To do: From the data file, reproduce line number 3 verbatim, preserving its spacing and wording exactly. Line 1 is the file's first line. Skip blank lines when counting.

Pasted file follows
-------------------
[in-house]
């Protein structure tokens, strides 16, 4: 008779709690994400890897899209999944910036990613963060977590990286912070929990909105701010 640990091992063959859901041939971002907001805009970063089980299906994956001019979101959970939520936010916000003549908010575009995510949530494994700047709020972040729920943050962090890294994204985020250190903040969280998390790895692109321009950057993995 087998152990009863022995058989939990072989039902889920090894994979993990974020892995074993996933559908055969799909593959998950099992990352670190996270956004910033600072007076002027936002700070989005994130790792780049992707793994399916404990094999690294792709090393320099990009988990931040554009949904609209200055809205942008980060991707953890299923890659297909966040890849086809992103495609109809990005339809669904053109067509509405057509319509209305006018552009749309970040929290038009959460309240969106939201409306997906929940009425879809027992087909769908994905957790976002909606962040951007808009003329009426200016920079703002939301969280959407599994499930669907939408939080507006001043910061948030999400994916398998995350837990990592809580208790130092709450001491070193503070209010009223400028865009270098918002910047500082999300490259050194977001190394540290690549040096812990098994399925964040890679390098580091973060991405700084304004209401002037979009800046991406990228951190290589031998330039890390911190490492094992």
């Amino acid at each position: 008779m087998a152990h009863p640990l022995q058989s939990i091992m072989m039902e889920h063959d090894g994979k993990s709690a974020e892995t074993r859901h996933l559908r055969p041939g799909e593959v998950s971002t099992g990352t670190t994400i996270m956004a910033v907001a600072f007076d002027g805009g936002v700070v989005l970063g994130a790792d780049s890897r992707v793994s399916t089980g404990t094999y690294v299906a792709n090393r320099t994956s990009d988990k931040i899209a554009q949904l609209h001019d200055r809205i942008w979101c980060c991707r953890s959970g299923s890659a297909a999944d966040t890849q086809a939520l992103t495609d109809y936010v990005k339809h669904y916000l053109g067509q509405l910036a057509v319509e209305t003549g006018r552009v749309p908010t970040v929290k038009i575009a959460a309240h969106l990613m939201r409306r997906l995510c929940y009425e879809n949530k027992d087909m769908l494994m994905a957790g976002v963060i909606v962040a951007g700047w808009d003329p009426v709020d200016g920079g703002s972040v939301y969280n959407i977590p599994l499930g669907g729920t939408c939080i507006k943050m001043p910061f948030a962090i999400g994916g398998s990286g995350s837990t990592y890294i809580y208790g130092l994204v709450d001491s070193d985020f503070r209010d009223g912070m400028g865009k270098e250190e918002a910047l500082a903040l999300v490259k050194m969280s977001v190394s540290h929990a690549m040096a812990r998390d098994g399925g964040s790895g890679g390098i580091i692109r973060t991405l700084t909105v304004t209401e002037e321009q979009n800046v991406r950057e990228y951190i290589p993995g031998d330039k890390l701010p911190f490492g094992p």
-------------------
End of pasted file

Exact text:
């Amino acid at each position: 008779m087998a152990h009863p640990l022995q058989s939990i091992m072989m039902e889920h063959d090894g994979k993990s709690a974020e892995t074993r859901h996933l559908r055969p041939g799909e593959v998950s971002t099992g990352t670190t994400i996270m956004a910033v907001a600072f007076d002027g805009g936002v700070v989005l970063g994130a790792d780049s890897r992707v793994s399916t089980g404990t094999y690294v299906a792709n090393r320099t994956s990009d988990k931040i899209a554009q949904l609209h001019d200055r809205i942008w979101c980060c991707r953890s959970g299923s890659a297909a999944d966040t890849q086809a939520l992103t495609d109809y936010v990005k339809h669904y916000l053109g067509q509405l910036a057509v319509e209305t003549g006018r552009v749309p908010t970040v929290k038009i575009a959460a309240h969106l990613m939201r409306r997906l995510c929940y009425e879809n949530k027992d087909m769908l494994m994905a957790g976002v963060i909606v962040a951007g700047w808009d003329p009426v709020d200016g920079g703002s972040v939301y969280n959407i977590p599994l499930g669907g729920t939408c939080i507006k943050m001043p910061f948030a962090i999400g994916g398998s990286g995350s837990t990592y890294i809580y208790g130092l994204v709450d001491s070193d985020f503070r209010d009223g912070m400028g865009k270098e250190e918002a910047l500082a903040l999300v490259k050194m969280s977001v190394s540290h929990a690549m040096a812990r998390d098994g399925g964040s790895g890679g390098i580091i692109r973060t991405l700084t909105v304004t209401e002037e321009q979009n800046v991406r950057e990228y951190i290589p993995g031998d330039k890390l701010p911190f490492g094992p």